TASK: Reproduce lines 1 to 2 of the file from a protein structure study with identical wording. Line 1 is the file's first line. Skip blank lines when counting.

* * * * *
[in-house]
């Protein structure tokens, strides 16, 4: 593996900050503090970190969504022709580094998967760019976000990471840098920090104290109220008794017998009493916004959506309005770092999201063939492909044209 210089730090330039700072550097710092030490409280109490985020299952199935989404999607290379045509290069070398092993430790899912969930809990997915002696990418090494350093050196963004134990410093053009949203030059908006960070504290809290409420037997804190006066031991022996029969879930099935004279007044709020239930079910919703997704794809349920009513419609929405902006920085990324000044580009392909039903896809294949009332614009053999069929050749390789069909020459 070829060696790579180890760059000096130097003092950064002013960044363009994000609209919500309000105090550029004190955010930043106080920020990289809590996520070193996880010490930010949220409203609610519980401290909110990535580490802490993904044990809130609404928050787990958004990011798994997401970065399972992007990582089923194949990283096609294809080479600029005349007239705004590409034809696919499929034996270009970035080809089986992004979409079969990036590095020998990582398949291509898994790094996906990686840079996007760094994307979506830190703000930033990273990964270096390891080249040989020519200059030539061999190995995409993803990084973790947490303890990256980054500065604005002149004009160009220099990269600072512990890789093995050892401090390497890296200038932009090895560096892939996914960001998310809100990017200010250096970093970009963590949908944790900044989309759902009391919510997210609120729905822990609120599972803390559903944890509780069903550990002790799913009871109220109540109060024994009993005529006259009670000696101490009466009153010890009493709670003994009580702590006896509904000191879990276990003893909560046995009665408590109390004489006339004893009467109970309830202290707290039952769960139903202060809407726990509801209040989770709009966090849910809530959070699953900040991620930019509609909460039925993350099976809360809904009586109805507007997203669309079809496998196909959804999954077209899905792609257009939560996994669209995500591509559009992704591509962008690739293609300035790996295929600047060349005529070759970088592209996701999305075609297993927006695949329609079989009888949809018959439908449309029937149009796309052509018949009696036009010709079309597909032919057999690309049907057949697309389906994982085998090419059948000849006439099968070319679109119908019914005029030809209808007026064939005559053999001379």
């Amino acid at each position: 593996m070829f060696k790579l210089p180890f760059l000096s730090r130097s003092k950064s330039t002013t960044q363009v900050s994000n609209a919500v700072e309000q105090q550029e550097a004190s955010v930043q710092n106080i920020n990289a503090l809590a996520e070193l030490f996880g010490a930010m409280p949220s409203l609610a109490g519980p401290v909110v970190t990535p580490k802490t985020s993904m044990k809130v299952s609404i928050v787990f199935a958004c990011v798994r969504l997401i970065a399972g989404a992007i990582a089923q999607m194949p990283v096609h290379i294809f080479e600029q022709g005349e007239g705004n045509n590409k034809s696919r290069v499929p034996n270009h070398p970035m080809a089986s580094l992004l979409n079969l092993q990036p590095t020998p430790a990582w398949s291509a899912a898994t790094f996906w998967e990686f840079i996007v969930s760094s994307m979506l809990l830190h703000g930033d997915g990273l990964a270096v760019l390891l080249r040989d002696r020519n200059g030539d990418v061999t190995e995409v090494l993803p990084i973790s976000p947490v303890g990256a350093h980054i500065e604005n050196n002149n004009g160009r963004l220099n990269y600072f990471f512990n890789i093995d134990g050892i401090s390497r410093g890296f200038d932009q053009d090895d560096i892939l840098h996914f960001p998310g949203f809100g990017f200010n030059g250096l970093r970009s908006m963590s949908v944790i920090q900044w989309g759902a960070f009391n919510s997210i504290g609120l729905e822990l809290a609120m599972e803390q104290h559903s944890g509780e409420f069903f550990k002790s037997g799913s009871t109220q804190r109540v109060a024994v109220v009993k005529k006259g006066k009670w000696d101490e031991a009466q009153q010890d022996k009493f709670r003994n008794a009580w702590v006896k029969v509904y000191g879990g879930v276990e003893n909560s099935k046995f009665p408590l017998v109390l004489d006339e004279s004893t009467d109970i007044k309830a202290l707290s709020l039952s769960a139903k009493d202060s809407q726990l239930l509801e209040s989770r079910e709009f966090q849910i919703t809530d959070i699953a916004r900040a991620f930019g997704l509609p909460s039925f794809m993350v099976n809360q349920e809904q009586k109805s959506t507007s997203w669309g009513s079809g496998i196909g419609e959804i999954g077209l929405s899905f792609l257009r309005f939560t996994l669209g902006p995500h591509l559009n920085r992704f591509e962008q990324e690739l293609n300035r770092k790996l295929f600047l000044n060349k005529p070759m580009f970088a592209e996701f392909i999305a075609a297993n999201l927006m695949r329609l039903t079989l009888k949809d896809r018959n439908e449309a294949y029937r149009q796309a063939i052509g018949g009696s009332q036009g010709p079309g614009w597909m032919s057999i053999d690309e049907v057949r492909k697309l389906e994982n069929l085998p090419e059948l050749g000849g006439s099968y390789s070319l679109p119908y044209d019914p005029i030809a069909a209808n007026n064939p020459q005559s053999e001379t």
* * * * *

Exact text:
[in-house]
């Protein structure tokens, strides 16, 4: 593996900050503090970190969504022709580094998967760019976000990471840098920090104290109220008794017998009493916004959506309005770092999201063939492909044209 210089730090330039700072550097710092030490409280109490985020299952199935989404999607290379045509290069070398092993430790899912969930809990997915002696990418090494350093050196963004134990410093053009949203030059908006960070504290809290409420037997804190006066031991022996029969879930099935004279007044709020239930079910919703997704794809349920009513419609929405902006920085990324000044580009392909039903896809294949009332614009053999069929050749390789069909020459 070829060696790579180890760059000096130097003092950064002013960044363009994000609209919500309000105090550029004190955010930043106080920020990289809590996520070193996880010490930010949220409203609610519980401290909110990535580490802490993904044990809130609404928050787990958004990011798994997401970065399972992007990582089923194949990283096609294809080479600029005349007239705004590409034809696919499929034996270009970035080809089986992004979409079969990036590095020998990582398949291509898994790094996906990686840079996007760094994307979506830190703000930033990273990964270096390891080249040989020519200059030539061999190995995409993803990084973790947490303890990256980054500065604005002149004009160009220099990269600072512990890789093995050892401090390497890296200038932009090895560096892939996914960001998310809100990017200010250096970093970009963590949908944790900044989309759902009391919510997210609120729905822990609120599972803390559903944890509780069903550990002790799913009871109220109540109060024994009993005529006259009670000696101490009466009153010890009493709670003994009580702590006896509904000191879990276990003893909560046995009665408590109390004489006339004893009467109970309830202290707290039952769960139903202060809407726990509801209040989770709009966090849910809530959070699953900040991620930019509609909460039925993350099976809360809904009586109805507007997203669309079809496998196909959804999954077209899905792609257009939560996994669209995500591509559009992704591509962008690739293609300035790996295929600047060349005529070759970088592209996701999305075609297993927006695949329609079989009888949809018959439908449309029937149009796309052509018949009696036009010709079309597909032919057999690309049907057949697309389906994982085998090419059948000849006439099968070319679109119908019914005029030809209808007026064939005559053999001379």